Quite a lot of people got busy searching through possibilities in the largest of those groups – the mustelids. However, most of this family have fairly short, broad skulls. Only the ferret badger skulls come close to this specimen and even they aren’t as narrow. Similarly, the raccoons and Red Panda’s have fairly broad and short skulls.
So that leaves the skunks and relatives in the family Mephitidae. That makes life much easier, since there are only four genera in the family and three of those have wider skulls than this. So that leaves one genus that only contains two species – Mydaus or the Stink Badgers.
That’s where it gets really hard. A few folks on Twitter and Allen Hazen on the blog comments managed to get it to genus (Allen also worked out that it’s female), but I was especially impressed by the efforts of Rémi and katedmonson who went that step further and managed to get the identification to species. Here are the features:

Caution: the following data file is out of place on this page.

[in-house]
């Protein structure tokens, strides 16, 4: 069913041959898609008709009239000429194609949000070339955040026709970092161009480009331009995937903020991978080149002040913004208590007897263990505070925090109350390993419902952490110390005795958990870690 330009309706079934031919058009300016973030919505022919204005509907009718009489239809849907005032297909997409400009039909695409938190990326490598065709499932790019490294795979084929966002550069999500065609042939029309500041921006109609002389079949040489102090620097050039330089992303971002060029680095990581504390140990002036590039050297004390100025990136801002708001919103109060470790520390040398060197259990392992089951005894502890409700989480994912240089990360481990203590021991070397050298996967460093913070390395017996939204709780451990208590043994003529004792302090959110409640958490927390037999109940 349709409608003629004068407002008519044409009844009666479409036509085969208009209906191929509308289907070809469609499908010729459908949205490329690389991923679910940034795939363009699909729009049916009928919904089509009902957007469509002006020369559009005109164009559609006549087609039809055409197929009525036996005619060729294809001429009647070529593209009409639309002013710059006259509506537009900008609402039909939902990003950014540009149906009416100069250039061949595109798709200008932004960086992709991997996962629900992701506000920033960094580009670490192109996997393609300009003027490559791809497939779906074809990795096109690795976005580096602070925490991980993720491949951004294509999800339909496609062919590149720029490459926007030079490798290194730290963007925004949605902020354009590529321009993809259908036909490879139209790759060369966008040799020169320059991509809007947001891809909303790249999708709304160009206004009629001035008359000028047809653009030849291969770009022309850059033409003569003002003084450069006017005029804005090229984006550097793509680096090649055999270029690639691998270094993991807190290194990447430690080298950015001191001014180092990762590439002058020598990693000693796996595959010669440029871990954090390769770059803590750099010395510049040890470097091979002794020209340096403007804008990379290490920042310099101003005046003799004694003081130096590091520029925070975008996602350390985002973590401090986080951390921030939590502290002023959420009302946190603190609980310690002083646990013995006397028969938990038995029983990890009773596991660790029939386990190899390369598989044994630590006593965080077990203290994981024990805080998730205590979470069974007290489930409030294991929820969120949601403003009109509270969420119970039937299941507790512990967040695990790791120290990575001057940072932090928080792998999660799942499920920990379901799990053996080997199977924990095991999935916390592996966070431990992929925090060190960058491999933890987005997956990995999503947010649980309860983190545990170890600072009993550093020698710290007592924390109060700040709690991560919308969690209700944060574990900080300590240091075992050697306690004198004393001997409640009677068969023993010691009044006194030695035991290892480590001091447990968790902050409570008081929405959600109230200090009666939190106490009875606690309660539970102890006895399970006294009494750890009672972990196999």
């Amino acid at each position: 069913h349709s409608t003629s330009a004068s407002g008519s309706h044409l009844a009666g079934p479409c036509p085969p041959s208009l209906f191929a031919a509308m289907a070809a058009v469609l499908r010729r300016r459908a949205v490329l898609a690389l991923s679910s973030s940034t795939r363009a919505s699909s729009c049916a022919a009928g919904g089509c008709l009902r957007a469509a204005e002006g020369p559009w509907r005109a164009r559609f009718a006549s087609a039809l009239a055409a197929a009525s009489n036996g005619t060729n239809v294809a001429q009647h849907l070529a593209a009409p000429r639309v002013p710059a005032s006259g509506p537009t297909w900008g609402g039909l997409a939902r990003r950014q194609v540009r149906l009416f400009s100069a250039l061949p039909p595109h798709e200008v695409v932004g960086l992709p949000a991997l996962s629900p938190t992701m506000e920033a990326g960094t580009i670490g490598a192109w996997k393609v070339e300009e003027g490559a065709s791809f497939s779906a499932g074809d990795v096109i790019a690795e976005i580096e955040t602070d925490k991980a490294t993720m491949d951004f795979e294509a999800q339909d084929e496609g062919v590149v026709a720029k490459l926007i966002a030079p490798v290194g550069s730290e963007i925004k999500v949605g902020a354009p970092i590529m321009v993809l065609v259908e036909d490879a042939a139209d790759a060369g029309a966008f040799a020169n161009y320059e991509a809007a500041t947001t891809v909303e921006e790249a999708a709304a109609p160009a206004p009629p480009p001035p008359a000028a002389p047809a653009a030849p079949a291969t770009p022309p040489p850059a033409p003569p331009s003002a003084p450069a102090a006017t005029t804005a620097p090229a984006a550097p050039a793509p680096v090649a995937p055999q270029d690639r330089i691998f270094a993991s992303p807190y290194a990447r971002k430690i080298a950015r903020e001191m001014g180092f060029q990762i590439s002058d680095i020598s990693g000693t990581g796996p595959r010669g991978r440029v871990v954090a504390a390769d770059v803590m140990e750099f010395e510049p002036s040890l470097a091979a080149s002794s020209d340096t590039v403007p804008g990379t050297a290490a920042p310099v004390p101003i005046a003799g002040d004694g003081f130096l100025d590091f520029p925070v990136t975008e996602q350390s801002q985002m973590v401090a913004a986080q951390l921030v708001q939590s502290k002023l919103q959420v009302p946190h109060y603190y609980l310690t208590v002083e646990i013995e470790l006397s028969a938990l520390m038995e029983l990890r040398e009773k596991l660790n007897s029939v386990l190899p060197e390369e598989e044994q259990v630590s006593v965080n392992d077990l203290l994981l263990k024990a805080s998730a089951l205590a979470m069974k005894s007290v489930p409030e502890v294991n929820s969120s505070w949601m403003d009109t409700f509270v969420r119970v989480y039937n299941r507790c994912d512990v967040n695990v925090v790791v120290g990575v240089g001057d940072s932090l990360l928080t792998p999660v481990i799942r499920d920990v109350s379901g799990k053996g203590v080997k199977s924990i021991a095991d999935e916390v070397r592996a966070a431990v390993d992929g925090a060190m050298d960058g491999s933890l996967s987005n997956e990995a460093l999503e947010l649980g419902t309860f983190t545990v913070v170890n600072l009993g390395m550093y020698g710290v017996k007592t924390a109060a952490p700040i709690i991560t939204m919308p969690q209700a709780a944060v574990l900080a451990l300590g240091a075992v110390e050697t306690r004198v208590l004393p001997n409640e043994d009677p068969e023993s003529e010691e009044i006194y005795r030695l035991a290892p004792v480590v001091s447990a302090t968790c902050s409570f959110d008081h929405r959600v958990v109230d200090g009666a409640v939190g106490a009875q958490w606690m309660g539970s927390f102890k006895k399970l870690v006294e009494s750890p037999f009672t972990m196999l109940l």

…Comparing the two, M.j. has the slender snout, and a larger infraorbital foramen than the M.m. The big decider for me was the tympanic bulla. They seem to match the M.j. but not the smoother M.m. Also, females in the M.j. are known to lack a sagittal crest, so my best guess is female M. javanensis. About 4 years old. That had just eaten 6 earthworms and two beetles. And she had a limp on her left hind limb. (just kidding about the 6 earthworms, it was only 3)
I’m not sure about the earthworms, beetles or limp and I personally think the age would be a little younger – maybe 2.5 to 3 years since the earthworms have a large amount of grit in their gut and that significantly increases dental wear in animals that eat them. However, I think the rest is spot on – this is indeed the skull of a female Sunda Stink Badger Mydaus javanensis (Desmarest, 1820).
Mydaus javanensis specimen at Museum of Natural History in Vienna. By U.Name.Me, 2018
These odd looking animals have habits similar to the European Badger, foraging on the ground and in the surface of the soil for invertebrates and small prey, and sleeping in burrows during the day. However, while Badgers can be a bit whiffy, these guys have a full-on skunk-like noxious spray from their anal glands.
I hope you enjoyed that challenge, there will be another next Friday and if you want some extra mystery skulls, don’t forget to check out #GuessTheSkull onTwitter.